We have hit a wall. Congress will not close down the war. It is not going to happen. The votes are not there, and that’s all there is to it. It’s time for a new strategy.
When the back-and-forthing is done, the present war-funding bill is vetoed and the veto is not overridden, as disgusting as it is, the war supplemental-appropriations bill will have to be passed and will be passed. That is the plain politics of the thing.
This is not to say that the Code Pink women should stop what they are doing, or that the sit-in people should take up their knapsacks and depart. Keep up the pressure. All forms of anti-war protest ought to continue, but at the same time, we have to face it: The war-money bill is going to pass without an end-the-war amendment on it. There will be no deadline or deadline-ish language in it. The Boy in the Bubble who lives in the White House is going to get his way.
Yet the plain, unamended bill that George W. Bush wants should not pass. He is asking for a give-me-the-money-and-shut-up bill, and he should not get that. The votes in Congress can be found to put a different amendment on the supplemental-appropriations war-funding bill. A tax amendment.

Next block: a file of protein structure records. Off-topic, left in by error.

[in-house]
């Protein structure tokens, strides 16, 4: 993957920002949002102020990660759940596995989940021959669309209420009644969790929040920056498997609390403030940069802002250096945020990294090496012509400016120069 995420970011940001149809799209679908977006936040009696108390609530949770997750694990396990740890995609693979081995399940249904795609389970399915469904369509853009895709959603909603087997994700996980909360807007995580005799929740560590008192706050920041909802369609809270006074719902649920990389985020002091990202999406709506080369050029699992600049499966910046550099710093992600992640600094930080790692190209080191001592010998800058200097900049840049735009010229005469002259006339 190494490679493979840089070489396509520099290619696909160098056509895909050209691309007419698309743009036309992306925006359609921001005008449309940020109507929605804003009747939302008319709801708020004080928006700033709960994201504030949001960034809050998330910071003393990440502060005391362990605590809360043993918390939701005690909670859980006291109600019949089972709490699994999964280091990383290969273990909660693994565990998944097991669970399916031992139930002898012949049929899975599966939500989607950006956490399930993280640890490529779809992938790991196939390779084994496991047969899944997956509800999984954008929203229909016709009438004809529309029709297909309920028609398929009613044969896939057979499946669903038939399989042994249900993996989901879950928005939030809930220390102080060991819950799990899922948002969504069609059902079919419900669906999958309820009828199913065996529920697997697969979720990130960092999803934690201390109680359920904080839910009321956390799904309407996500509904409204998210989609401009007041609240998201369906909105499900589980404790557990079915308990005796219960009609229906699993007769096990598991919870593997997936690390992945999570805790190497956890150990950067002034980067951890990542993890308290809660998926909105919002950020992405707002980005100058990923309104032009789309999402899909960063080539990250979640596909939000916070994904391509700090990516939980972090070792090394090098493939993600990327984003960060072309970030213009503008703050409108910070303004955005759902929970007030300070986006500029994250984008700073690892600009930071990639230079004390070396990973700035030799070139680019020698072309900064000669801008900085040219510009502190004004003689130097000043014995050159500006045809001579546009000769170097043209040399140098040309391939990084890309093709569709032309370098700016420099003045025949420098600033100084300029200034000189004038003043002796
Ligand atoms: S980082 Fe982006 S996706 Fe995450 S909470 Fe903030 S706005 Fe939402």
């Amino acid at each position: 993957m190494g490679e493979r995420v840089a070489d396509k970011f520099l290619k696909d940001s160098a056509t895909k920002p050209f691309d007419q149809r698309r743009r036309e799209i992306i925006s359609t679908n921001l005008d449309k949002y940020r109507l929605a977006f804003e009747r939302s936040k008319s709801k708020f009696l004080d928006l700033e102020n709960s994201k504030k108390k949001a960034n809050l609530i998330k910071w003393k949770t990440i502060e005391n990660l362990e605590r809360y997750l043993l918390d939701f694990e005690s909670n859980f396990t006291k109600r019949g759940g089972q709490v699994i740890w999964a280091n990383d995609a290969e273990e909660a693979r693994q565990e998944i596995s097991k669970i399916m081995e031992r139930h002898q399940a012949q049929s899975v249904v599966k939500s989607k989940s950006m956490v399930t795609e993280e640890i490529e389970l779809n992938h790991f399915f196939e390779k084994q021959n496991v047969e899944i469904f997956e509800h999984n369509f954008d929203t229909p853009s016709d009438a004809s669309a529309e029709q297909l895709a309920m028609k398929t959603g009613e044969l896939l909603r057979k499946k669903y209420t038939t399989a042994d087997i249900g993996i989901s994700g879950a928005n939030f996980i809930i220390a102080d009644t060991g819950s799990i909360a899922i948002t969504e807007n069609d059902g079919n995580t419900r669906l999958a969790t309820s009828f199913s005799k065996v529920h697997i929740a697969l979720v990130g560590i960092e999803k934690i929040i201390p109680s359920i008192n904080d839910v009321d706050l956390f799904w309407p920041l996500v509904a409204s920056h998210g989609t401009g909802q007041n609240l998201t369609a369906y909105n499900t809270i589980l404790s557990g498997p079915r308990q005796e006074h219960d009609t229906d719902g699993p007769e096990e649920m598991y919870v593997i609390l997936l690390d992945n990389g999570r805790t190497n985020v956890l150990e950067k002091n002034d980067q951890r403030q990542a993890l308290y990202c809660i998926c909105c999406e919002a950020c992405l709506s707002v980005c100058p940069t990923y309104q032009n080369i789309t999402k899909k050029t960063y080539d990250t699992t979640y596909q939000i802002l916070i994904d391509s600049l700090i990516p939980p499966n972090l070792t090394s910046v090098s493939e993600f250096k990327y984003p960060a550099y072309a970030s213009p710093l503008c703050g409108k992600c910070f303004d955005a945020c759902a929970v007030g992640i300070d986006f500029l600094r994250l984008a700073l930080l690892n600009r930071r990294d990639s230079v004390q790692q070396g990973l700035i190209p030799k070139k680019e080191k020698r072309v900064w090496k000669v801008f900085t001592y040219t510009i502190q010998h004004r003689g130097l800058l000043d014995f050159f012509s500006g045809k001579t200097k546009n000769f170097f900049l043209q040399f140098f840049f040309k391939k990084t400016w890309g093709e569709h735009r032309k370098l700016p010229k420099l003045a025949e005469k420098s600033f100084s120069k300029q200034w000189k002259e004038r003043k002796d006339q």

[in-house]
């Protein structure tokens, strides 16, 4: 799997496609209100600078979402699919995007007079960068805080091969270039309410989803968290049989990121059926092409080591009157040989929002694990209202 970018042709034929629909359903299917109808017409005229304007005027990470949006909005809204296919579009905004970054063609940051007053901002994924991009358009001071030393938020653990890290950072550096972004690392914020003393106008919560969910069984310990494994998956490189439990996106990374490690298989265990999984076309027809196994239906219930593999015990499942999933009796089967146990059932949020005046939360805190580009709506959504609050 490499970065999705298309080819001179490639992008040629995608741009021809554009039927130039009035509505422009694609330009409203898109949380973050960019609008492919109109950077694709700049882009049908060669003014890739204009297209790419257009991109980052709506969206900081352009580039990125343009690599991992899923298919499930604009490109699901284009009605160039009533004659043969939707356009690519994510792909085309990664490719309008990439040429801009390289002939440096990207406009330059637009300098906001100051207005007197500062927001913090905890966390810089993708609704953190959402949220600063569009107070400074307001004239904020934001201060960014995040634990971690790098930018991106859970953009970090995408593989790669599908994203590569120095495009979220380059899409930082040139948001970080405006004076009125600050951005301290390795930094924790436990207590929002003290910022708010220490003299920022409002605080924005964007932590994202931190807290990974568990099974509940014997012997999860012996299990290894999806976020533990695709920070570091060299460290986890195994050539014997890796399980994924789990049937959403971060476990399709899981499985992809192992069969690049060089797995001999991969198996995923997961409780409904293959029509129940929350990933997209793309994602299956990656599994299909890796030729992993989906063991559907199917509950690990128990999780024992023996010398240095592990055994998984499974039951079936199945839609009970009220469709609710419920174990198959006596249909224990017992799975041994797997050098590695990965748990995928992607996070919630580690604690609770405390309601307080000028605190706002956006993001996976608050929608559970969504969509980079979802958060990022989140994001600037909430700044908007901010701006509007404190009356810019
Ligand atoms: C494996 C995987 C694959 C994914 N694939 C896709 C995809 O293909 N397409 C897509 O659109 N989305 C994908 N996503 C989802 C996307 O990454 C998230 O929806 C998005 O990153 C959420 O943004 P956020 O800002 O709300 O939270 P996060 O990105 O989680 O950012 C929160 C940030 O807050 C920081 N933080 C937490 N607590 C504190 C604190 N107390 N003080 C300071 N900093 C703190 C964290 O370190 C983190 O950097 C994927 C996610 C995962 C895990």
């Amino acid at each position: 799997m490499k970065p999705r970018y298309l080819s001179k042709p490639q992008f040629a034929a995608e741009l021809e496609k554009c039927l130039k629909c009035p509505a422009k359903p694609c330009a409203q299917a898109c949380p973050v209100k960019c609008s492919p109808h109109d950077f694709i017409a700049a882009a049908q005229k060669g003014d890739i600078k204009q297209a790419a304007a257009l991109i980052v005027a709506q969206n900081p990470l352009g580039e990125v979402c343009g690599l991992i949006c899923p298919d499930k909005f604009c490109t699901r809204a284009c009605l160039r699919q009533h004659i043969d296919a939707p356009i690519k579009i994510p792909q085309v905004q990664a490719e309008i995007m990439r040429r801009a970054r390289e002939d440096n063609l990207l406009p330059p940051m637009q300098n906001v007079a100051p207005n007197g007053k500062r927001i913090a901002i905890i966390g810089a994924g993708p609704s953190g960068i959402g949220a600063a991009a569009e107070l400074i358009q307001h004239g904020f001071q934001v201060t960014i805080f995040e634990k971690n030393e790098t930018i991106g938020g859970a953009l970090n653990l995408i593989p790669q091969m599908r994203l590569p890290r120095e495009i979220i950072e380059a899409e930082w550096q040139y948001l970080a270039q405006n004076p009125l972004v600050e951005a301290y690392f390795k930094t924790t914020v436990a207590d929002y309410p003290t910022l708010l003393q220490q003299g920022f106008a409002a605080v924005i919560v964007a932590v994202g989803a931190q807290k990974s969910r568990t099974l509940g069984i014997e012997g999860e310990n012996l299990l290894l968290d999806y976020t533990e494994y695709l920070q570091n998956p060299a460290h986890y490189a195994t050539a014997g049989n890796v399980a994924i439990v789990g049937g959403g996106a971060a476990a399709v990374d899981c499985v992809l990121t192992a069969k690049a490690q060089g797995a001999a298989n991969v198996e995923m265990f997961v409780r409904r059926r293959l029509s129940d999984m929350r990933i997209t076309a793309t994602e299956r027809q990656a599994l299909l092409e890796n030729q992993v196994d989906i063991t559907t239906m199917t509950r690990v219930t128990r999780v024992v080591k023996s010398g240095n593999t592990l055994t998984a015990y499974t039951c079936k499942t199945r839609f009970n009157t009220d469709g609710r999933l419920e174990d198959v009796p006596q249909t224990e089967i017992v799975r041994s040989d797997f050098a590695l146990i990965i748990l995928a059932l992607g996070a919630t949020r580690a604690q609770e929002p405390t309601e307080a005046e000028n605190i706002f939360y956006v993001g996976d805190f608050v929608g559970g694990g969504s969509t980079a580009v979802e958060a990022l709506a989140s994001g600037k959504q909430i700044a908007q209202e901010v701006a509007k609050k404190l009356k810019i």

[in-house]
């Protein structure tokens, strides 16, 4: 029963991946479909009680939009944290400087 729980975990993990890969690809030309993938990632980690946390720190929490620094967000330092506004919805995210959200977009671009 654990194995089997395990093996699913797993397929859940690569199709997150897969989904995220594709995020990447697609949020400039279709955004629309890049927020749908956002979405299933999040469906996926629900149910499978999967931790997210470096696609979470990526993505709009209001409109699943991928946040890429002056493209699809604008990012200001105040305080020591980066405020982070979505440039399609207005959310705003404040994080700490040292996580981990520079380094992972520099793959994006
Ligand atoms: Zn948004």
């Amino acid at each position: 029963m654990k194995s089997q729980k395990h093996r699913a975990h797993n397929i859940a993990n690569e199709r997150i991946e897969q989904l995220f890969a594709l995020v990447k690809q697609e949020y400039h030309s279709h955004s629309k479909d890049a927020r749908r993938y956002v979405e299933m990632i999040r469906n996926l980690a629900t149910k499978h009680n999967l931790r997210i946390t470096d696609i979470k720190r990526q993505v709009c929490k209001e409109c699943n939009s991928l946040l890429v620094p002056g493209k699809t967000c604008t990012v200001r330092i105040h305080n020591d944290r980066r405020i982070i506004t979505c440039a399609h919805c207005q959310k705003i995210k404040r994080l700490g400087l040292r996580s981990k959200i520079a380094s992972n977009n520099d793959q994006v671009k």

The politics are right for a bill with an amendment raising taxes high enough to pay for the war and the re-equipping of the Army, the Marines and the National Guard. That should come in at around the $250 billion level.
Not everybody should pay. The tax increase should be levied only on persons with incomes over $348,000 a year. This is the top 1 percent of income recipients—where, it is believed, most tax cheats are to be found.